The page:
Officer's Diary 6th to 13th June 1944

Invasion of Normandy

Read by Nicholas Blatchley

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June 6th

Land and move straight off the beaches to establish a position on the site of the “Mont FLEURY” enemy gun-position, and find huge casements knocked out by our Lancaster bombers.  The Survey D.R. is wounded by a sniper.  Three D.D. (?) tanks from “B” Troop to make a 7 gun Troop and “A” Troop move up establish a Battery position north of “ VER-SUR-MER ” through small-arms and mortar fire.

12 30 HRS.  Battery are now in position north of VERS-SUR-MER.  Still held by enemy.  Various targets are engaged.

13 30 HRS.  Advance Parties are halted with EAST YORKS & GREEN HOWARDS, Ver-sur-Mer still held by enemy.

15 30 HRS.  Advance held up between Ver-Sur-Mer and CREPON. {D112}  We establish a position for the night during which ‘B’ Troop are shelled by tanks, and snipers are in the wood behind them.

‘D’ night.  We watch the flack going up from the beaches and we hear that Major Loveday (Battery Commander) has been wounded.

June 7th  

05 30 hrs.  Advance Parties held before CREPON; 0700 hrs, 200 Germans are driven out of the wood behind ‘B’ Troop by flame-throwing Shermans.  10 00 hrs, the Battery moved through VER-SUR-MERE, CRENNLLY and ST. GABRIEL.   Position in an open field with H.Q in the hedge.  It was here that we saw our first knocked out German S.P. (Self-Propelled-Gun.)

June 8th    

0100 hrs to 04 00 hrs, stand-to, parachutists reported falling in the RGTL: area.  Patrols were sent out but all that could be found were trees on the sky-line.  Several shoots at tanks forming up.  We move to a (new) Regtl. Area.   

Between 18 00 hrs and 20.00 hrs we engage many  CORPS & DIVISIONAL targets on tanks, transports and mortars etc; on the St. Ledger feature.  We are joined by our L.A.A. (light anti-aircraft) guns

June 9th  

We moved to an orchard just north of the village of MARTRAGNY.  Position has been occupied by our machine-gunners the night before and was probably an enemy gun-position before that.  Soon after we arrived, “H” tank, (Battery Command Post tank) and “T.L.B” carrier (Troop Leader “B” Troop) had to go to the D.P. to take supplies.  They were never seen again.  Much anxiety over the personnel, Lr. McCaie, L/Bdr Tagg, Guns Brooks & Dudon is ???????  At dusk saw our first 7W190r diving on lading infantry.  Heavy AA against them.  During day fire over 1,000 rds HE mainly against tanks in area of Jerusalem cross-roads.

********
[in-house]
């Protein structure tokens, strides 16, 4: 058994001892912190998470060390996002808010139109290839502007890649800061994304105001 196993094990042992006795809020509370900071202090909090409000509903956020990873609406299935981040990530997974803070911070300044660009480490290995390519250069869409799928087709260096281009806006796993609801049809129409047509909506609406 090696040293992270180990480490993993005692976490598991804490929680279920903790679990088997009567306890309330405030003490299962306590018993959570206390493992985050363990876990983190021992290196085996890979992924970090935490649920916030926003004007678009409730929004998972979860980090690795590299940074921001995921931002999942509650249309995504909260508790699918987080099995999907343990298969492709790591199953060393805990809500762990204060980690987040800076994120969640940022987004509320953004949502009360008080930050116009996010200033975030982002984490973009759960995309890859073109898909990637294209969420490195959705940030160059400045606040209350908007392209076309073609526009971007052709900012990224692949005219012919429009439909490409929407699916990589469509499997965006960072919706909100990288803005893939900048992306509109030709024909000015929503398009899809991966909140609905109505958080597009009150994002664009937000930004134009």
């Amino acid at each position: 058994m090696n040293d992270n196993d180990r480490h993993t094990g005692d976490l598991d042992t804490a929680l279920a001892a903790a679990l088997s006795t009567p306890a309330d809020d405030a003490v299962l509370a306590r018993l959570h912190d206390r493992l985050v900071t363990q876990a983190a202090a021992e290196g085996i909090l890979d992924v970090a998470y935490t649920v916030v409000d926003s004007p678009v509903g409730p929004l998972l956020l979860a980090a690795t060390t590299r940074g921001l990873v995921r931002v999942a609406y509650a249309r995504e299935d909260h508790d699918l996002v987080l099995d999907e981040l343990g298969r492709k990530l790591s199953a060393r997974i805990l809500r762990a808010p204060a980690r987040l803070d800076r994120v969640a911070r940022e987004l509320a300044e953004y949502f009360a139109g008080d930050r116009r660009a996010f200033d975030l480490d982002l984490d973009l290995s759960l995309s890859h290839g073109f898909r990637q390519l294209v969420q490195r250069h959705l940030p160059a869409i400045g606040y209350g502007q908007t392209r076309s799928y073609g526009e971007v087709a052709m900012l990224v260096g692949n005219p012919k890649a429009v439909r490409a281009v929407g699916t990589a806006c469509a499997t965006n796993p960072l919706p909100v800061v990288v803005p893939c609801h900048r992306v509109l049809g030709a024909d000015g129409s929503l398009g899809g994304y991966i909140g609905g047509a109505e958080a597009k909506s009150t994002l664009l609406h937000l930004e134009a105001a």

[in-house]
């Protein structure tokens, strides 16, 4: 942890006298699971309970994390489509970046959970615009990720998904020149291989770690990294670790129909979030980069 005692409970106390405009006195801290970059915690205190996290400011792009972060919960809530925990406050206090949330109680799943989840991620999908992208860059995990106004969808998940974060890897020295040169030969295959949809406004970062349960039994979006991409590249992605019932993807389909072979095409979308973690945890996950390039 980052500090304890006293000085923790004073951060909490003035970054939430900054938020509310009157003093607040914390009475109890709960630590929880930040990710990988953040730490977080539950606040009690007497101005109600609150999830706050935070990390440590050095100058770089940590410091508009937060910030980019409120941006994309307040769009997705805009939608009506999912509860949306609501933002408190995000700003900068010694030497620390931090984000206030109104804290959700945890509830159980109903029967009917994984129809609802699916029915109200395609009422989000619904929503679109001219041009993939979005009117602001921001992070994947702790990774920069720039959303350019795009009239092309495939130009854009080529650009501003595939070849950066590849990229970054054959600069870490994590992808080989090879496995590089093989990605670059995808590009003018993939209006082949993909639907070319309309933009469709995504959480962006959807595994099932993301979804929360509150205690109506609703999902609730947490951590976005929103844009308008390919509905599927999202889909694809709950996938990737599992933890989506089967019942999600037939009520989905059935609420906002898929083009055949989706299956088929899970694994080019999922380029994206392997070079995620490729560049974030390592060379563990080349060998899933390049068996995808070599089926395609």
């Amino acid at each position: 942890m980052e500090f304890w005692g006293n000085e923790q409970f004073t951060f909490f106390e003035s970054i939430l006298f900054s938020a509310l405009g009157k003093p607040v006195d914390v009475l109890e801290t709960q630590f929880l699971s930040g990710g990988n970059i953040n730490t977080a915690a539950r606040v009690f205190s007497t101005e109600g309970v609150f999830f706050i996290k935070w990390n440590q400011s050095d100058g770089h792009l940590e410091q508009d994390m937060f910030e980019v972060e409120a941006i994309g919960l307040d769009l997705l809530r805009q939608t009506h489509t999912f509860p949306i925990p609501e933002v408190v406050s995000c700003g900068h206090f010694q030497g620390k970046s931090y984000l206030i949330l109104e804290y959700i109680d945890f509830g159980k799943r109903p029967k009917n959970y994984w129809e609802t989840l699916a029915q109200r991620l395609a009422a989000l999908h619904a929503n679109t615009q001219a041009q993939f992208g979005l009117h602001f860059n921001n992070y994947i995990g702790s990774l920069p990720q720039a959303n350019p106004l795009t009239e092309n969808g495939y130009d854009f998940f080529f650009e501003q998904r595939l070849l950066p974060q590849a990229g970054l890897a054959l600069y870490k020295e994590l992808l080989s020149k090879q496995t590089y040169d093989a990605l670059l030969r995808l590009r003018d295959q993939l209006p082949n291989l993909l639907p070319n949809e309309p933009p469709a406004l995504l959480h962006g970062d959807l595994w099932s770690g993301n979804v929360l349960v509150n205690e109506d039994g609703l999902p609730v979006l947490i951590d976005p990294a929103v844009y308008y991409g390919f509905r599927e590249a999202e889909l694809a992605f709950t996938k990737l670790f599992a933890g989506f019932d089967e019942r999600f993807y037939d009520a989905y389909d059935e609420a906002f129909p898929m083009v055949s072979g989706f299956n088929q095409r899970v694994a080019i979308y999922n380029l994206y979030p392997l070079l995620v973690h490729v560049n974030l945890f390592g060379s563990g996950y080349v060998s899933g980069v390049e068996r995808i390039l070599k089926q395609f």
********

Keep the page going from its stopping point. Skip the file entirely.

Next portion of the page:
June 10  

No news of “H” or “TLB” .  Remain in orchard firing in support of 7th Armoured Div. moving up from Bayeaux.  afternoon occupy position in orchard just off main road Bayeaux – Tilly.  Pass through  St Ledger and see our first German fighters.  O/P’s are heavily mortared, L/Bdr. Butcher and Gnr Whitelock wounded, removed to base.

June 11th  

Exciting day for OP’s established  just South of Jerusalem x roads.  In the Morning the 7th Arm. Div. attacked Tilly-sur-Seulles. attack lasts all the afternoon, but by evening they are forced to withdraw, having been held up by pillboxes, half tracks and S.P’s.  Enemy tanks in woods south of Tilly.

In the evening the enemy counter attacked.  Our O.P’s come under heavy shell fire, they are surrounded by enemy infantry and have to dash through enemy lines with arrivals lowered.

June 12th  

We dig in as we learn the enemy are putting up a stiff fight for Tilly.  First letters arrive from England dated May 31st/June 1st.  Wagon lines established in Chateau on south edge of Bayeaux.  Our first line re-inforcements {re-enforcements} arrive.  Major Corke takes command of Battery.

June 13th  

Severe fighting in and around Tilly.  day of hard firing from gun-end.  We hear that Capt Turnball of 342 has been killed while acting as F.O.O. {Forward Observation Officer}  First newspapers arrive and we continue digging in.

This page was added on 20/03/2013.

Comments about this page

  • You have a question mark after “Three DD tanks”. A DD tank was a Sherman ‘duplex drive’ tank, altered by adding a propeller and an inflatable canvas screen so the tank could “swim” ashore from the tank landing craft. Once on the beach, the screen was lowered and the power changed to the tracks as normal, and the tank went into battle. This way they could provide support for the infantry without endangering the tank landing craft.

    By Richard (06/12/2013)

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